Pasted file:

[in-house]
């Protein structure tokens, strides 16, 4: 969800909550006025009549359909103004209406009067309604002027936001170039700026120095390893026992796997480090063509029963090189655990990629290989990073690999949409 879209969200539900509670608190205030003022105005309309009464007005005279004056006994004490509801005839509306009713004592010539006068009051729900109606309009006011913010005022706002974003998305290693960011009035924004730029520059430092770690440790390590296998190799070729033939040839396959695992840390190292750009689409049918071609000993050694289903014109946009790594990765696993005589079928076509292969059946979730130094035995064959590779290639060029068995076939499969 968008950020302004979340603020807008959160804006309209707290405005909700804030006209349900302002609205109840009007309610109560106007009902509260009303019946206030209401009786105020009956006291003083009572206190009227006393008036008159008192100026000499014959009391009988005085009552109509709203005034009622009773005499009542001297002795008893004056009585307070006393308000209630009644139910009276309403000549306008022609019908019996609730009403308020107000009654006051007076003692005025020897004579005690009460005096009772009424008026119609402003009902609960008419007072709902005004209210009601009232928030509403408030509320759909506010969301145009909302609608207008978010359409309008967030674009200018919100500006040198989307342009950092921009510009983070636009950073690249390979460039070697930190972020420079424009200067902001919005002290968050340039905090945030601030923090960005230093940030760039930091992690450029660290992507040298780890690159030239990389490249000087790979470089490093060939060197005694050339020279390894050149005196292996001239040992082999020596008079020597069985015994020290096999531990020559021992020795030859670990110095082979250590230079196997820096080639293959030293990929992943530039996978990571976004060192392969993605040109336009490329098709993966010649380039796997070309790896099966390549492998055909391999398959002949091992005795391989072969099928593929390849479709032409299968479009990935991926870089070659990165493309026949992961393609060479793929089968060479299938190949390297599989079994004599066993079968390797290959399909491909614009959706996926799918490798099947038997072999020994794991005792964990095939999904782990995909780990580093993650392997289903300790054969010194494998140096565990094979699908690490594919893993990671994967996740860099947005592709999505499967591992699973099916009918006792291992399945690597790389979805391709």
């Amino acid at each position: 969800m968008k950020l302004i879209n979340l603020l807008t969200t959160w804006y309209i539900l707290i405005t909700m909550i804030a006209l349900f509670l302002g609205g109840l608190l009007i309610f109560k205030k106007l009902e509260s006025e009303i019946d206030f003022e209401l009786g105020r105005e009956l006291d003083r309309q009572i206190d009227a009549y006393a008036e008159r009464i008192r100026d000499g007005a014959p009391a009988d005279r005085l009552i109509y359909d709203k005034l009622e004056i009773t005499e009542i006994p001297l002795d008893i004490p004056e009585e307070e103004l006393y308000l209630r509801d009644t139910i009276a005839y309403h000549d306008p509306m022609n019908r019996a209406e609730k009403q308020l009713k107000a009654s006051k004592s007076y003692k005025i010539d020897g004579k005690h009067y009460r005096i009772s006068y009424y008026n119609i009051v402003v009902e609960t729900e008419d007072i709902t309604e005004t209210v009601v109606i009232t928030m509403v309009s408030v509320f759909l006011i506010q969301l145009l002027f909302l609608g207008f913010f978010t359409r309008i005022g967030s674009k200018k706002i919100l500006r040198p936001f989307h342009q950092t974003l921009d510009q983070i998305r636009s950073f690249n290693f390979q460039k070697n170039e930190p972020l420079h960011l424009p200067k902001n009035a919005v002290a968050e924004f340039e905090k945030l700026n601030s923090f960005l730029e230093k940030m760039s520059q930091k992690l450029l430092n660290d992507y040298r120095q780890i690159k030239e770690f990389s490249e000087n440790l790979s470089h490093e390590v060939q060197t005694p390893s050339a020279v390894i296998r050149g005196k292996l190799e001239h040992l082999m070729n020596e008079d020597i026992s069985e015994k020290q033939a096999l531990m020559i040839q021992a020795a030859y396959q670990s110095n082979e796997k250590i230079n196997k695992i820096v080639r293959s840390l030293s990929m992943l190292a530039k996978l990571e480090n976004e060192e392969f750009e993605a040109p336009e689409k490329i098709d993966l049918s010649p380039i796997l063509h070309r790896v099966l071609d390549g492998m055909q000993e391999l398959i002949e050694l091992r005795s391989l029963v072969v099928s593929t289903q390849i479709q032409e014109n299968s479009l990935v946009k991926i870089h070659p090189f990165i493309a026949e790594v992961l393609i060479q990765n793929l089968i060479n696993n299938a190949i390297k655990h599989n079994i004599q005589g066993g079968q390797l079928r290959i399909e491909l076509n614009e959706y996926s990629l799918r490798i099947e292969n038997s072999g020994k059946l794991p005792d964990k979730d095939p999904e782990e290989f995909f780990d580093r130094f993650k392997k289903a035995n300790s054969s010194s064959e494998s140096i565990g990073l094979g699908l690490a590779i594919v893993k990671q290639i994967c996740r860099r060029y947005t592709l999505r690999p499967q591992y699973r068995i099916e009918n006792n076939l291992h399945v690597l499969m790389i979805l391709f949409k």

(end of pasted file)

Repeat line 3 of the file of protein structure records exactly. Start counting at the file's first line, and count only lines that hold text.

């Amino acid at each position: 969800m968008k950020l302004i879209n979340l603020l807008t969200t959160w804006y309209i539900l707290i405005t909700m909550i804030a006209l349900f509670l302002g609205g109840l608190l009007i309610f109560k205030k106007l009902e509260s006025e009303i019946d206030f003022e209401l009786g105020r105005e009956l006291d003083r309309q009572i206190d009227a009549y006393a008036e008159r009464i008192r100026d000499g007005a014959p009391a009988d005279r005085l009552i109509y359909d709203k005034l009622e004056i009773t005499e009542i006994p001297l002795d008893i004490p004056e009585e307070e103004l006393y308000l209630r509801d009644t139910i009276a005839y309403h000549d306008p509306m022609n019908r019996a209406e609730k009403q308020l009713k107000a009654s006051k004592s007076y003692k005025i010539d020897g004579k005690h009067y009460r005096i009772s006068y009424y008026n119609i009051v402003v009902e609960t729900e008419d007072i709902t309604e005004t209210v009601v109606i009232t928030m509403v309009s408030v509320f759909l006011i506010q969301l145009l002027f909302l609608g207008f913010f978010t359409r309008i005022g967030s674009k200018k706002i919100l500006r040198p936001f989307h342009q950092t974003l921009d510009q983070i998305r636009s950073f690249n290693f390979q460039k070697n170039e930190p972020l420079h960011l424009p200067k902001n009035a919005v002290a968050e924004f340039e905090k945030l700026n601030s923090f960005l730029e230093k940030m760039s520059q930091k992690l450029l430092n660290d992507y040298r120095q780890i690159k030239e770690f990389s490249e000087n440790l790979s470089h490093e390590v060939q060197t005694p390893s050339a020279v390894i296998r050149g005196k292996l190799e001239h040992l082999m070729n020596e008079d020597i026992s069985e015994k020290q033939a096999l531990m020559i040839q021992a020795a030859y396959q670990s110095n082979e796997k250590i230079n196997k695992i820096v080639r293959s840390l030293s990929m992943l190292a530039k996978l990571e480090n976004e060192e392969f750009e993605a040109p336009e689409k490329i098709d993966l049918s010649p380039i796997l063509h070309r790896v099966l071609d390549g492998m055909q000993e391999l398959i002949e050694l091992r005795s391989l029963v072969v099928s593929t289903q390849i479709q032409e014109n299968s479009l990935v946009k991926i870089h070659p090189f990165i493309a026949e790594v992961l393609i060479q990765n793929l089968i060479n696993n299938a190949i390297k655990h599989n079994i004599q005589g066993g079968q390797l079928r290959i399909e491909l076509n614009e959706y996926s990629l799918r490798i099947e292969n038997s072999g020994k059946l794991p005792d964990k979730d095939p999904e782990e290989f995909f780990d580093r130094f993650k392997k289903a035995n300790s054969s010194s064959e494998s140096i565990g990073l094979g699908l690490a590779i594919v893993k990671q290639i994967c996740r860099r060029y947005t592709l999505r690999p499967q591992y699973r068995i099916e009918n006792n076939l291992h399945v690597l499969m790389i979805l391709f949409k």